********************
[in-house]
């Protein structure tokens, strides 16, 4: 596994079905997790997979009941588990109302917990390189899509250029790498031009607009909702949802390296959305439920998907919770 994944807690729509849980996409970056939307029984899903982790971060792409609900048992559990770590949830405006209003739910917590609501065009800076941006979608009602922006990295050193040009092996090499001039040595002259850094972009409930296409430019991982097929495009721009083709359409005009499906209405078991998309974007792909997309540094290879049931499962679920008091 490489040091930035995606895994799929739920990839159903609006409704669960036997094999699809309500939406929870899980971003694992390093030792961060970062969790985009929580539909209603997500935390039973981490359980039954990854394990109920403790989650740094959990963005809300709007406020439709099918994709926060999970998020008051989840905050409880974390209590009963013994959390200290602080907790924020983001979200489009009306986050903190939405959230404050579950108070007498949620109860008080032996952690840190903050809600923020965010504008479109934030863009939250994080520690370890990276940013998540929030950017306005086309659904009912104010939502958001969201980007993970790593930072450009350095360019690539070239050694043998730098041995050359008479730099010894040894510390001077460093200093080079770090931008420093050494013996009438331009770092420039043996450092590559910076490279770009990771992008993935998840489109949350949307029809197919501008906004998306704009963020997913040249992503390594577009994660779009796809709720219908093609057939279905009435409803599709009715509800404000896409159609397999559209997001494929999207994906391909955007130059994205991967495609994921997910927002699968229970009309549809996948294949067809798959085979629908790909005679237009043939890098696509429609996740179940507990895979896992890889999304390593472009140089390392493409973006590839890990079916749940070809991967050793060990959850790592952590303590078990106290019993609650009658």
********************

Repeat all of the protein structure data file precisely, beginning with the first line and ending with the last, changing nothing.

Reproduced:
[in-house]
């Protein structure tokens, strides 16, 4: 596994079905997790997979009941588990109302917990390189899509250029790498031009607009909702949802390296959305439920998907919770 994944807690729509849980996409970056939307029984899903982790971060792409609900048992559990770590949830405006209003739910917590609501065009800076941006979608009602922006990295050193040009092996090499001039040595002259850094972009409930296409430019991982097929495009721009083709359409005009499906209405078991998309974007792909997309540094290879049931499962679920008091 490489040091930035995606895994799929739920990839159903609006409704669960036997094999699809309500939406929870899980971003694992390093030792961060970062969790985009929580539909209603997500935390039973981490359980039954990854394990109920403790989650740094959990963005809300709007406020439709099918994709926060999970998020008051989840905050409880974390209590009963013994959390200290602080907790924020983001979200489009009306986050903190939405959230404050579950108070007498949620109860008080032996952690840190903050809600923020965010504008479109934030863009939250994080520690370890990276940013998540929030950017306005086309659904009912104010939502958001969201980007993970790593930072450009350095360019690539070239050694043998730098041995050359008479730099010894040894510390001077460093200093080079770090931008420093050494013996009438331009770092420039043996450092590559910076490279770009990771992008993935998840489109949350949307029809197919501008906004998306704009963020997913040249992503390594577009994660779009796809709720219908093609057939279905009435409803599709009715509800404000896409159609397999559209997001494929999207994906391909955007130059994205991967495609994921997910927002699968229970009309549809996948294949067809798959085979629908790909005679237009043939890098696509429609996740179940507990895979896992890889999304390593472009140089390392493409973006590839890990079916749940070809991967050793060990959850790592952590303590078990106290019993609650009658």